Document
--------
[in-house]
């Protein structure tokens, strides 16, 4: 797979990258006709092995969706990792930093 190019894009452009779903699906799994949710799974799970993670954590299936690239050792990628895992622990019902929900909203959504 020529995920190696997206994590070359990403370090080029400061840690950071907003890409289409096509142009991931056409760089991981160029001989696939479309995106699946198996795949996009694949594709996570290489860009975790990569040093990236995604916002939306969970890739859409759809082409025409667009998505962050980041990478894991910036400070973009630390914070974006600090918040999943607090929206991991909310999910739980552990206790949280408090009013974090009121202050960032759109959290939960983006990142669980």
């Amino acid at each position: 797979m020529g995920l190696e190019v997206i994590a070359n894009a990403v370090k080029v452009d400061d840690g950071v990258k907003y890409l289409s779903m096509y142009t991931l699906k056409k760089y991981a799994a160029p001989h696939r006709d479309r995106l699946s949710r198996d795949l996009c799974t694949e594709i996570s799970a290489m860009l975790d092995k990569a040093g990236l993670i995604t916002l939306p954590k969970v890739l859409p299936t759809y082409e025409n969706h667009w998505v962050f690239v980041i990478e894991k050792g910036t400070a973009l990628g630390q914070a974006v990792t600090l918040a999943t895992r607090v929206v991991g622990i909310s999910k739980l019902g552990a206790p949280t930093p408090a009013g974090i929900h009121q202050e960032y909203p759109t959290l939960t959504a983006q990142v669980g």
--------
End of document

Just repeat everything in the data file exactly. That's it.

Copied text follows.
[in-house]
């Protein structure tokens, strides 16, 4: 797979990258006709092995969706990792930093 190019894009452009779903699906799994949710799974799970993670954590299936690239050792990628895992622990019902929900909203959504 020529995920190696997206994590070359990403370090080029400061840690950071907003890409289409096509142009991931056409760089991981160029001989696939479309995106699946198996795949996009694949594709996570290489860009975790990569040093990236995604916002939306969970890739859409759809082409025409667009998505962050980041990478894991910036400070973009630390914070974006600090918040999943607090929206991991909310999910739980552990206790949280408090009013974090009121202050960032759109959290939960983006990142669980």
């Amino acid at each position: 797979m020529g995920l190696e190019v997206i994590a070359n894009a990403v370090k080029v452009d400061d840690g950071v990258k907003y890409l289409s779903m096509y142009t991931l699906k056409k760089y991981a799994a160029p001989h696939r006709d479309r995106l699946s949710r198996d795949l996009c799974t694949e594709i996570s799970a290489m860009l975790d092995k990569a040093g990236l993670i995604t916002l939306p954590k969970v890739l859409p299936t759809y082409e025409n969706h667009w998505v962050f690239v980041i990478e894991k050792g910036t400070a973009l990628g630390q914070a974006v990792t600090l918040a999943t895992r607090v929206v991991g622990i909310s999910k739980l019902g552990a206790p949280t930093p408090a009013g974090i929900h009121q202050e960032y909203p759109t959290l939960t959504a983006q990142v669980g």